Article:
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Crocs, Inc. Message Board

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  • saltshaker2525 saltshaker2525 Sep 5, 2009 11:39 AM Flag

    Crox can't get a credit line / term loan

    CROX's increase in cash last quarter was almost entirely matched by a decrease in Income Tax Receivable, and the rest was due to unrealized foreign currency gains, ie. they are not generating positive cash flow from operations.

    Essentially they got a one time tax refund and used it to pay off their credit line. The fact that they have reported $11 million in foreign currency gains this year on a $50 million cash balance suggests a large amount of their cash is tied up overseas and not available to fund operations, and would be subject to significant tax if repatriated.

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    • Time to get that credit. Doesn't look like they can...

      • 1 Reply to hiwystar
      • >>Time to get that credit. Doesn't look like they can... <<

        On the last call the CEO did say he expected it to close by quarter end. That's today. My suspicion was that the bank wanted to see how there quarter was going before they committed to whatever terms were on the table at the time of the call. I would expect that CROX would want to sign something by today and they would have to 8-K that by Friday if they do sign. If July & August were strong, I can't see why they would not have signed already, which leads me to believe they haven't moved more obsolete inventory which last quarter, contributed to an extra $23M in gross profit, hence the good quarter.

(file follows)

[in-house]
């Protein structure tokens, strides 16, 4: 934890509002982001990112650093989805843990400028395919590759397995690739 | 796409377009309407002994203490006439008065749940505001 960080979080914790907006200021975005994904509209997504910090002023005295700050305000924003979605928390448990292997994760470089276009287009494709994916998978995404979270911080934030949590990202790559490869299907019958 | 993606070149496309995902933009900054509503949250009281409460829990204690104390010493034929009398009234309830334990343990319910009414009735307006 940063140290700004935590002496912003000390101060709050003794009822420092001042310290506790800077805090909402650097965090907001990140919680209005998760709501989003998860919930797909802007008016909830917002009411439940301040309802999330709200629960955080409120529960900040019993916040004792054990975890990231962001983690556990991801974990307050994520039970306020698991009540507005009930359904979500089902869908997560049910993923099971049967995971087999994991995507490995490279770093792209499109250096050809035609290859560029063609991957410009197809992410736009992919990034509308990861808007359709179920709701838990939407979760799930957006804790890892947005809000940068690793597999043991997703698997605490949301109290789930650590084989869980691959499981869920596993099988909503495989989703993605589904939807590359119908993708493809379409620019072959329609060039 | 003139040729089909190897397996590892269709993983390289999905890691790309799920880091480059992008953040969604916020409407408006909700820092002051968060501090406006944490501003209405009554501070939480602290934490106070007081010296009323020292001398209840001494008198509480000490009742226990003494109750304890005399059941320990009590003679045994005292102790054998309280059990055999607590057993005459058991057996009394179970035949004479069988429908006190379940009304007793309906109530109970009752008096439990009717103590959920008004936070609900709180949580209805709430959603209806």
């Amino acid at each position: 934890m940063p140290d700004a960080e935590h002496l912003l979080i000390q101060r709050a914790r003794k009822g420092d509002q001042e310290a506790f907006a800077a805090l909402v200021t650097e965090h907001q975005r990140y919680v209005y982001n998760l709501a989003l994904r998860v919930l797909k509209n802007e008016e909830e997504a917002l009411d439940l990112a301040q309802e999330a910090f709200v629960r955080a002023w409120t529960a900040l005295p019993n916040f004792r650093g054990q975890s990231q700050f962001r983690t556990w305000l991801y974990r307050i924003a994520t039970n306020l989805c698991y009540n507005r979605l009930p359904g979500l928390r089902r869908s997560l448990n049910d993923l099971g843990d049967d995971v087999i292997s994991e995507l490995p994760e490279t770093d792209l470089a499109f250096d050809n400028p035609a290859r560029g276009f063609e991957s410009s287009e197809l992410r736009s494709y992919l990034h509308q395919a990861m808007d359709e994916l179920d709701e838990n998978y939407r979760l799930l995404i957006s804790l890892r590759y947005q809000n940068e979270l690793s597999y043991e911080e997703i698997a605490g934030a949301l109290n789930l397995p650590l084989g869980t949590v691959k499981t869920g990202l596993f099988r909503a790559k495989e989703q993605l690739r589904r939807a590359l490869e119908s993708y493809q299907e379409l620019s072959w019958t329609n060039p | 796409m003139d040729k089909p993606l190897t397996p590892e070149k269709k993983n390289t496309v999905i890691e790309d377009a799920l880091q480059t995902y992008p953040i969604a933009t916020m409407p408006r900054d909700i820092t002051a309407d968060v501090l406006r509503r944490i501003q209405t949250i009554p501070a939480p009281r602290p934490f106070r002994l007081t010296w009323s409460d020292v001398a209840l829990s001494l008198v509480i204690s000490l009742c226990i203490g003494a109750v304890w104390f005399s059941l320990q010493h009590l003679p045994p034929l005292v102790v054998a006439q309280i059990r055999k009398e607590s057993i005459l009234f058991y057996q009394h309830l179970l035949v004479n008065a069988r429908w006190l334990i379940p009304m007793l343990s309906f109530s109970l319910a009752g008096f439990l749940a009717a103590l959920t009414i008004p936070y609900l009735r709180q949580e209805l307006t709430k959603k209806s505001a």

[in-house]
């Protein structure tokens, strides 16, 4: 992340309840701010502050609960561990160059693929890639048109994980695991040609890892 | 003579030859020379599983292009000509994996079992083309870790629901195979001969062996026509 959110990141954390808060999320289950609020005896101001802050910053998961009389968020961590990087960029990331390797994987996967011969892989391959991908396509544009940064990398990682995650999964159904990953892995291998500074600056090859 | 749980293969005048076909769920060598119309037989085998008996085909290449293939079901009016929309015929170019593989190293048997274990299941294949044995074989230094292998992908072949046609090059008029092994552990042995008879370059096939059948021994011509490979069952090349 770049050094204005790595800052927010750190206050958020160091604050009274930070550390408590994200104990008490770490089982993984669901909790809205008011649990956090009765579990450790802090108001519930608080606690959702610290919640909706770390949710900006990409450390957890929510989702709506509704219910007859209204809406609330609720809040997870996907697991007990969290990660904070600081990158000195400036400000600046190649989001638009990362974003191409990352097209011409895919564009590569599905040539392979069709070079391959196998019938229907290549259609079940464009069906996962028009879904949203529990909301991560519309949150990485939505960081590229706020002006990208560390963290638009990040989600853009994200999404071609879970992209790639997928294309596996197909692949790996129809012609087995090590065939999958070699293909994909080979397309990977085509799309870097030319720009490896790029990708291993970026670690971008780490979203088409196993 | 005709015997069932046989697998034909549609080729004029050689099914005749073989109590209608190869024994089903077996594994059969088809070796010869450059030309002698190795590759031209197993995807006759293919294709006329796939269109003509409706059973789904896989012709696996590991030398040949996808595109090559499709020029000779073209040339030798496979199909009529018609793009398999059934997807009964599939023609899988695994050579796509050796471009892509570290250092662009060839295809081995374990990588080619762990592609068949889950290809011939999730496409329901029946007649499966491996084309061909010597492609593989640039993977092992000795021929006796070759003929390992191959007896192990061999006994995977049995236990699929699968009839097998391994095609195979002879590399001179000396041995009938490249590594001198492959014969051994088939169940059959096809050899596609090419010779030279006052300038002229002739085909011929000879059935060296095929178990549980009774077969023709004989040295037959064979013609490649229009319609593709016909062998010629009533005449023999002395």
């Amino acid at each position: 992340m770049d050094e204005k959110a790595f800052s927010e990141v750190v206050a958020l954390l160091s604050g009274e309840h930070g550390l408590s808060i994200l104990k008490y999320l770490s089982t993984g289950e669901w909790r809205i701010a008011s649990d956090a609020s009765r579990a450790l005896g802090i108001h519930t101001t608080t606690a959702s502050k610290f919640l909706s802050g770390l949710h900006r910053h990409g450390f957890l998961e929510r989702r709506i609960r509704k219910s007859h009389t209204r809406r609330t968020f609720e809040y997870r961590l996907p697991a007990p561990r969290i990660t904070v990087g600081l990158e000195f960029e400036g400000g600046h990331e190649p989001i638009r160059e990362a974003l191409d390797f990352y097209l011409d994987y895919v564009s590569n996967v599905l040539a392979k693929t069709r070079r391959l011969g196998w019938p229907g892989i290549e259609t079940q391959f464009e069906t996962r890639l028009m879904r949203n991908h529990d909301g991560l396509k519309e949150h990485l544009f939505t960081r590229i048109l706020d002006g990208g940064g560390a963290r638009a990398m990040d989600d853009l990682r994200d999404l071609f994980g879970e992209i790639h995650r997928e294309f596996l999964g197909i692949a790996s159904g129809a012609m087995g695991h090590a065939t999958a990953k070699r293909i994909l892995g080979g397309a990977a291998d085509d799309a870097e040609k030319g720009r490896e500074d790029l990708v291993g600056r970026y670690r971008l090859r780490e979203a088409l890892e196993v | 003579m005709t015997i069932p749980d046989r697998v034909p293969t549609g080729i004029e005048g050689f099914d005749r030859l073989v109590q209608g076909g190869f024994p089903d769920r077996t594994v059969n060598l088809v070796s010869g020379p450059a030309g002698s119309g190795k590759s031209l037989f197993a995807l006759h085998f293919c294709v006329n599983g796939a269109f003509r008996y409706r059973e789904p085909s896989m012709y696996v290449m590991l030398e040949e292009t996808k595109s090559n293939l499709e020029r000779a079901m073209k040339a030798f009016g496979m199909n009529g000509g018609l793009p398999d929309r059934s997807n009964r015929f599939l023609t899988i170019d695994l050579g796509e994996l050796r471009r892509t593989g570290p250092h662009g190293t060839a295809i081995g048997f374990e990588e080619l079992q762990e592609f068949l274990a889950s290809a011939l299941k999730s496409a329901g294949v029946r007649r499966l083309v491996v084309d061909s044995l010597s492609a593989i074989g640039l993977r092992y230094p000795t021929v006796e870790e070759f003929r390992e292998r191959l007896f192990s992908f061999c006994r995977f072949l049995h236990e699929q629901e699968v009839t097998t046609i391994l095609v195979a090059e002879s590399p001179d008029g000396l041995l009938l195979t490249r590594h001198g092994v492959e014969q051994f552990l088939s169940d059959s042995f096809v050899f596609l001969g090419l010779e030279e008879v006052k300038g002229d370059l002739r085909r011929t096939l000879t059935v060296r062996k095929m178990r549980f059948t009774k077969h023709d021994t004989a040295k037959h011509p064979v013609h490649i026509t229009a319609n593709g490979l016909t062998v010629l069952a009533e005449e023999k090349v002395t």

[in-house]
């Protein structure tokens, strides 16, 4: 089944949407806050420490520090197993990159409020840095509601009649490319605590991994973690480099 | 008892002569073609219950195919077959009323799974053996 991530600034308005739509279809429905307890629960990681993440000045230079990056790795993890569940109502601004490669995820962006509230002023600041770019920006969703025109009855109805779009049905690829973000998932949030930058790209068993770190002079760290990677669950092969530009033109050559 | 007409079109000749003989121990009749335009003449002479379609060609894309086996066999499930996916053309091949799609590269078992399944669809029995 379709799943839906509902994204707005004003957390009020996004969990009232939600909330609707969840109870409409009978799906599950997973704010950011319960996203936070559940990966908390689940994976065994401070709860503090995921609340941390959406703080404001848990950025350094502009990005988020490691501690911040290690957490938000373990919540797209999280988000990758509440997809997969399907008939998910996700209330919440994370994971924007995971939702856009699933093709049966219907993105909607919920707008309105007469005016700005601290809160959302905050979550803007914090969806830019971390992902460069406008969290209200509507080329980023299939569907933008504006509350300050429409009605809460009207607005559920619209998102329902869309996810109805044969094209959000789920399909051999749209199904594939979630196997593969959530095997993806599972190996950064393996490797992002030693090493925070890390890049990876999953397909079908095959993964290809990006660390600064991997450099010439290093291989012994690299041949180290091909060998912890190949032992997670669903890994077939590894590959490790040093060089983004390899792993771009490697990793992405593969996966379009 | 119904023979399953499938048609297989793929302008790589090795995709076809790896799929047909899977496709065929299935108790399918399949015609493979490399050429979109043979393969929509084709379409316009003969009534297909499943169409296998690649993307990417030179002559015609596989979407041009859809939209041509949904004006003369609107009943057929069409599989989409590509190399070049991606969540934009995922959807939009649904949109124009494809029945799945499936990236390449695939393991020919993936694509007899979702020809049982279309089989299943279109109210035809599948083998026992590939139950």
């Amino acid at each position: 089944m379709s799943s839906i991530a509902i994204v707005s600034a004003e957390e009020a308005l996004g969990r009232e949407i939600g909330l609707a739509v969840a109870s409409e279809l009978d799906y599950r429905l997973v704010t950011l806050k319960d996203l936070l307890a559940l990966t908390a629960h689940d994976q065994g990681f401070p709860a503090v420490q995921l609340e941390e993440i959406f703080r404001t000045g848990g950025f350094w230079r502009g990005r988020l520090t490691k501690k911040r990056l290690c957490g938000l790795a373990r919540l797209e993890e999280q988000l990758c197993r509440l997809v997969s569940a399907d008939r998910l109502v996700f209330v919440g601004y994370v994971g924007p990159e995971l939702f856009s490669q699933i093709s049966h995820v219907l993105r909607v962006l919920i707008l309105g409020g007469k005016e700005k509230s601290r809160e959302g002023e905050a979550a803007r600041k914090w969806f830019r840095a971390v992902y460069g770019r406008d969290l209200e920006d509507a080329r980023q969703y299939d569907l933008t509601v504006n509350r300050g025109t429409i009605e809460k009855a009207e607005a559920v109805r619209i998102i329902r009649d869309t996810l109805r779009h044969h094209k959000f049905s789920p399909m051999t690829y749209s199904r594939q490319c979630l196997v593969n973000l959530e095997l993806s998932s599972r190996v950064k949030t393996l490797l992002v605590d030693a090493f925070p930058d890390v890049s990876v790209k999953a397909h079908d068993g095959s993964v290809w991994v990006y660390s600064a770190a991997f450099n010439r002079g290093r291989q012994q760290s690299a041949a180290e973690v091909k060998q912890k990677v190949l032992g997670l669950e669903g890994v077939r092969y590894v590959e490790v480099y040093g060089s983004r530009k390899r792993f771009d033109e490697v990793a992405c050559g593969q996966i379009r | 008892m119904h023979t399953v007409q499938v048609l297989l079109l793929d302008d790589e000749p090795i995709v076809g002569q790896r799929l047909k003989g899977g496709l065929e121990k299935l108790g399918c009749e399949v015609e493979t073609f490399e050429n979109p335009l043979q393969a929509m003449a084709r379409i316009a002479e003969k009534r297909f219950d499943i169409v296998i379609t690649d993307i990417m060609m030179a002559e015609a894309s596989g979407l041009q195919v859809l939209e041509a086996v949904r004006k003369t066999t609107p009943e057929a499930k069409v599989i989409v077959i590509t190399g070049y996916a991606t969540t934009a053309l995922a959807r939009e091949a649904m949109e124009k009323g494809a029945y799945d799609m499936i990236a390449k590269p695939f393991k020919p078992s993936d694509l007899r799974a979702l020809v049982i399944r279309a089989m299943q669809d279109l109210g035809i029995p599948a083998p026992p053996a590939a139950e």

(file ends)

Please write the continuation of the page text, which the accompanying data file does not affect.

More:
I think the stock will go down significantly if something is not secured by the time of their next call.

    • FYI...I'm short Crox.

      The gain of 11 million on currency is probably related to movement of the US dollar versus other currencies.

      And the governemnt doesn't base taxes on when the money gets deposited into a US bank. It's based on revenue - expenses. The revenue for CROX includes foreign sales. So there is no impact on taxes owed if and when Crox decides to convert the currency to US dollars.

      And because they have significant sales and operations in foreign countries it is actually good business practice to keep funds in local currency to avoid losses due to the currency value change.

      Again I am short CROX but in this situation I don't think this fact indicates any underlying problem.

      • 1 Reply to headingtophx
      • This is from their last 10Q, page 31:

        We are a global business with operations in many different countries, which requires cash accounts to be held in various different currencies. The global market has recently experienced many fluctuations in foreign currency exchange rates which impacts our results of operations and cash positions. The future fluctuations in foreign currencies may have a material impact on our cash flows and capital resources. Cash balances held in foreign countries have additional restrictions and covenants associated with them, which adds increased strains on our liquidity and ability to timely access and transfer cash balances between entities.

        Most of the amounts held outside of the U.S. could be repatriated to the U.S., but under current law, would be subject to U.S. federal income taxes, less applicable foreign tax credits. In some countries, repatriation of certain foreign balances is restricted by local laws and could have adverse tax consequences if we were to move the cash to another country. Certain countries, including China, have monetary laws which may limit our ability to utilize cash resources in those countries for operations in other countries. These limitations may affect our ability to fully utilize our cash resources for needs in the U.S. or other countries and may adversely affect our liquidity.

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